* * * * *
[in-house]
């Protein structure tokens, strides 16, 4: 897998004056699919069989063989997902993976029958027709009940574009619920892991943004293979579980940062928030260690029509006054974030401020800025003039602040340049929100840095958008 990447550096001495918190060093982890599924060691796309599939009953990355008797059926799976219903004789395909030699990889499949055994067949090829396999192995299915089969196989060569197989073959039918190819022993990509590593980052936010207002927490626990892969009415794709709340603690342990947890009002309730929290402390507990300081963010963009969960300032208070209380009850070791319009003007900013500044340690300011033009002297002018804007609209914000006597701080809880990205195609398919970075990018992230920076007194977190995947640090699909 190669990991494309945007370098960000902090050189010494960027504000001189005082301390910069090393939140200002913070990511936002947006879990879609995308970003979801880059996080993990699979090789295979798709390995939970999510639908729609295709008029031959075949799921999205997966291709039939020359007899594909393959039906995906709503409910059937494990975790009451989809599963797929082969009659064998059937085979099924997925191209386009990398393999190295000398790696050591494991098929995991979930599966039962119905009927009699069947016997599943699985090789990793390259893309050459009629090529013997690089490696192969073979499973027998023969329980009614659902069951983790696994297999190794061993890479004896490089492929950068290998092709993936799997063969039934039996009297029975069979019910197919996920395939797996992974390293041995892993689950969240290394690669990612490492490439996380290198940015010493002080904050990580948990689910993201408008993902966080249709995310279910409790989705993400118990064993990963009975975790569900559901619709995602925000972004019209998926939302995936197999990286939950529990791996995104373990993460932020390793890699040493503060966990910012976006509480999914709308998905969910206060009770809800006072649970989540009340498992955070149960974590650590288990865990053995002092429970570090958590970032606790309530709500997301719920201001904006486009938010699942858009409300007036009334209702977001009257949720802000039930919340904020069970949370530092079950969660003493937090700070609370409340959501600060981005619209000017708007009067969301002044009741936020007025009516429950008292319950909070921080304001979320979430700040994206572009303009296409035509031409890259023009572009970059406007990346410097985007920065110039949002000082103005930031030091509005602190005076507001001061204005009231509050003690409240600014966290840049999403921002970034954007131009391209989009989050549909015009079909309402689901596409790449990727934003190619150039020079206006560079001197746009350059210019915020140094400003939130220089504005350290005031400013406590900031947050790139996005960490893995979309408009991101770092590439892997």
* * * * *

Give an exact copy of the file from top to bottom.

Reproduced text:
[in-house]
């Protein structure tokens, strides 16, 4: 897998004056699919069989063989997902993976029958027709009940574009619920892991943004293979579980940062928030260690029509006054974030401020800025003039602040340049929100840095958008 990447550096001495918190060093982890599924060691796309599939009953990355008797059926799976219903004789395909030699990889499949055994067949090829396999192995299915089969196989060569197989073959039918190819022993990509590593980052936010207002927490626990892969009415794709709340603690342990947890009002309730929290402390507990300081963010963009969960300032208070209380009850070791319009003007900013500044340690300011033009002297002018804007609209914000006597701080809880990205195609398919970075990018992230920076007194977190995947640090699909 190669990991494309945007370098960000902090050189010494960027504000001189005082301390910069090393939140200002913070990511936002947006879990879609995308970003979801880059996080993990699979090789295979798709390995939970999510639908729609295709008029031959075949799921999205997966291709039939020359007899594909393959039906995906709503409910059937494990975790009451989809599963797929082969009659064998059937085979099924997925191209386009990398393999190295000398790696050591494991098929995991979930599966039962119905009927009699069947016997599943699985090789990793390259893309050459009629090529013997690089490696192969073979499973027998023969329980009614659902069951983790696994297999190794061993890479004896490089492929950068290998092709993936799997063969039934039996009297029975069979019910197919996920395939797996992974390293041995892993689950969240290394690669990612490492490439996380290198940015010493002080904050990580948990689910993201408008993902966080249709995310279910409790989705993400118990064993990963009975975790569900559901619709995602925000972004019209998926939302995936197999990286939950529990791996995104373990993460932020390793890699040493503060966990910012976006509480999914709308998905969910206060009770809800006072649970989540009340498992955070149960974590650590288990865990053995002092429970570090958590970032606790309530709500997301719920201001904006486009938010699942858009409300007036009334209702977001009257949720802000039930919340904020069970949370530092079950969660003493937090700070609370409340959501600060981005619209000017708007009067969301002044009741936020007025009516429950008292319950909070921080304001979320979430700040994206572009303009296409035509031409890259023009572009970059406007990346410097985007920065110039949002000082103005930031030091509005602190005076507001001061204005009231509050003690409240600014966290840049999403921002970034954007131009391209989009989050549909015009079909309402689901596409790449990727934003190619150039020079206006560079001197746009350059210019915020140094400003939130220089504005350290005031400013406590900031947050790139996005960490893995979309408009991101770092590439892997």